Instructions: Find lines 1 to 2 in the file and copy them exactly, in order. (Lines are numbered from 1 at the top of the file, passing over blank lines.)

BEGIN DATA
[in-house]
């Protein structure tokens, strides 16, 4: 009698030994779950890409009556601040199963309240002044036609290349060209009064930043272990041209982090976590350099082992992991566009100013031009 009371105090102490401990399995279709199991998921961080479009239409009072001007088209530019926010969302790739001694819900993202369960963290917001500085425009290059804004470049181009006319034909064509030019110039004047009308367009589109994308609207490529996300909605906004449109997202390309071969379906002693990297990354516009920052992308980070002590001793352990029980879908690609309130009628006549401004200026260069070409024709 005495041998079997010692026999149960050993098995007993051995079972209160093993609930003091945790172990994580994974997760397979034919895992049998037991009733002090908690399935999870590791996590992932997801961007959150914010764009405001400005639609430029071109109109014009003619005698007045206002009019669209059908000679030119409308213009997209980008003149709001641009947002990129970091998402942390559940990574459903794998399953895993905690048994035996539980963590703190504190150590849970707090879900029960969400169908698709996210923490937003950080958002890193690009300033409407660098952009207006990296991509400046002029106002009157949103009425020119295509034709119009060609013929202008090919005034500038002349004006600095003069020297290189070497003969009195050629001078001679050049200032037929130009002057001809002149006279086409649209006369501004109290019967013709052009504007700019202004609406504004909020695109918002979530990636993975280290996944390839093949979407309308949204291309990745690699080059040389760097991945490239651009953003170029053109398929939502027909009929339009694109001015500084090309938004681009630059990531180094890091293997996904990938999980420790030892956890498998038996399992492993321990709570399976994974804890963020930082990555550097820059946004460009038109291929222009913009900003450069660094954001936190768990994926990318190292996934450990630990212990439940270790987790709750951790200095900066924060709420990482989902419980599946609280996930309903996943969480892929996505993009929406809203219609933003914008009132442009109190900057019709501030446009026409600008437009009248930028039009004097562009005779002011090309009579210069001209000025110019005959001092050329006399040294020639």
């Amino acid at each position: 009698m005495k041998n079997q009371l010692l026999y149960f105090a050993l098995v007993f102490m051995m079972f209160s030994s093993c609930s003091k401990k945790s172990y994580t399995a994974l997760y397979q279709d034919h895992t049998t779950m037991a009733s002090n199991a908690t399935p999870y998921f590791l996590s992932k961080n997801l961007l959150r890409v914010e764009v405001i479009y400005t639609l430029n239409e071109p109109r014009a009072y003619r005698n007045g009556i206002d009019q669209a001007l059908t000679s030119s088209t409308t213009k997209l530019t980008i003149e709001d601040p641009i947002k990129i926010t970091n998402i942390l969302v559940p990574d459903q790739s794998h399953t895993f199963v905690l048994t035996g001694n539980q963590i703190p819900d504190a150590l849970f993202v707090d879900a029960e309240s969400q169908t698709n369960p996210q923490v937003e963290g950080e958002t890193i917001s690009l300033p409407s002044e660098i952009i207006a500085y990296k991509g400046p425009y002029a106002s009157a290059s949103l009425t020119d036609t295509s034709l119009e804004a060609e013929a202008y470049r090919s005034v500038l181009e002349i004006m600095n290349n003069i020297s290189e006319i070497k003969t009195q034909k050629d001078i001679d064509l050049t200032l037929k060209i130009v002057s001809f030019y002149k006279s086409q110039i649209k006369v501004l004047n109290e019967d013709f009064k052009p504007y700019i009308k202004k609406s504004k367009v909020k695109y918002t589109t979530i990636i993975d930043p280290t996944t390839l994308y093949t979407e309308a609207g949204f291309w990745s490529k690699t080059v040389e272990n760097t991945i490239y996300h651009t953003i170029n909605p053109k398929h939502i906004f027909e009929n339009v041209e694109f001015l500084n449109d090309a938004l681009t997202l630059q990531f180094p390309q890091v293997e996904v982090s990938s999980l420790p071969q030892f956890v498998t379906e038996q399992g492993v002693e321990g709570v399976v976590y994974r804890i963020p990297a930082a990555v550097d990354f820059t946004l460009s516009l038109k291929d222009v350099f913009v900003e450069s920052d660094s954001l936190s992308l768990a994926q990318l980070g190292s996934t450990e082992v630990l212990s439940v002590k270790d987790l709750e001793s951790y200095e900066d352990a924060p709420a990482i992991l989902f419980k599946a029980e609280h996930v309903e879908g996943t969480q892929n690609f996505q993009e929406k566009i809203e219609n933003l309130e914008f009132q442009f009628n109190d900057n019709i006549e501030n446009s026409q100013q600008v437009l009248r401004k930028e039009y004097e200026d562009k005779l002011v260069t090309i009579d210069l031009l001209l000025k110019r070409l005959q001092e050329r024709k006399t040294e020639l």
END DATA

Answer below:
[in-house]
């Protein structure tokens, strides 16, 4: 009698030994779950890409009556601040199963309240002044036609290349060209009064930043272990041209982090976590350099082992992991566009100013031009 009371105090102490401990399995279709199991998921961080479009239409009072001007088209530019926010969302790739001694819900993202369960963290917001500085425009290059804004470049181009006319034909064509030019110039004047009308367009589109994308609207490529996300909605906004449109997202390309071969379906002693990297990354516009920052992308980070002590001793352990029980879908690609309130009628006549401004200026260069070409024709 005495041998079997010692026999149960050993098995007993051995079972209160093993609930003091945790172990994580994974997760397979034919895992049998037991009733002090908690399935999870590791996590992932997801961007959150914010764009405001400005639609430029071109109109014009003619005698007045206002009019669209059908000679030119409308213009997209980008003149709001641009947002990129970091998402942390559940990574459903794998399953895993905690048994035996539980963590703190504190150590849970707090879900029960969400169908698709996210923490937003950080958002890193690009300033409407660098952009207006990296991509400046002029106002009157949103009425020119295509034709119009060609013929202008090919005034500038002349004006600095003069020297290189070497003969009195050629001078001679050049200032037929130009002057001809002149006279086409649209006369501004109290019967013709052009504007700019202004609406504004909020695109918002979530990636993975280290996944390839093949979407309308949204291309990745690699080059040389760097991945490239651009953003170029053109398929939502027909009929339009694109001015500084090309938004681009630059990531180094890091293997996904990938999980420790030892956890498998038996399992492993321990709570399976994974804890963020930082990555550097820059946004460009038109291929222009913009900003450069660094954001936190768990994926990318190292996934450990630990212990439940270790987790709750951790200095900066924060709420990482989902419980599946609280996930309903996943969480892929996505993009929406809203219609933003914008009132442009109190900057019709501030446009026409600008437009009248930028039009004097562009005779002011090309009579210069001209000025110019005959001092050329006399040294020639």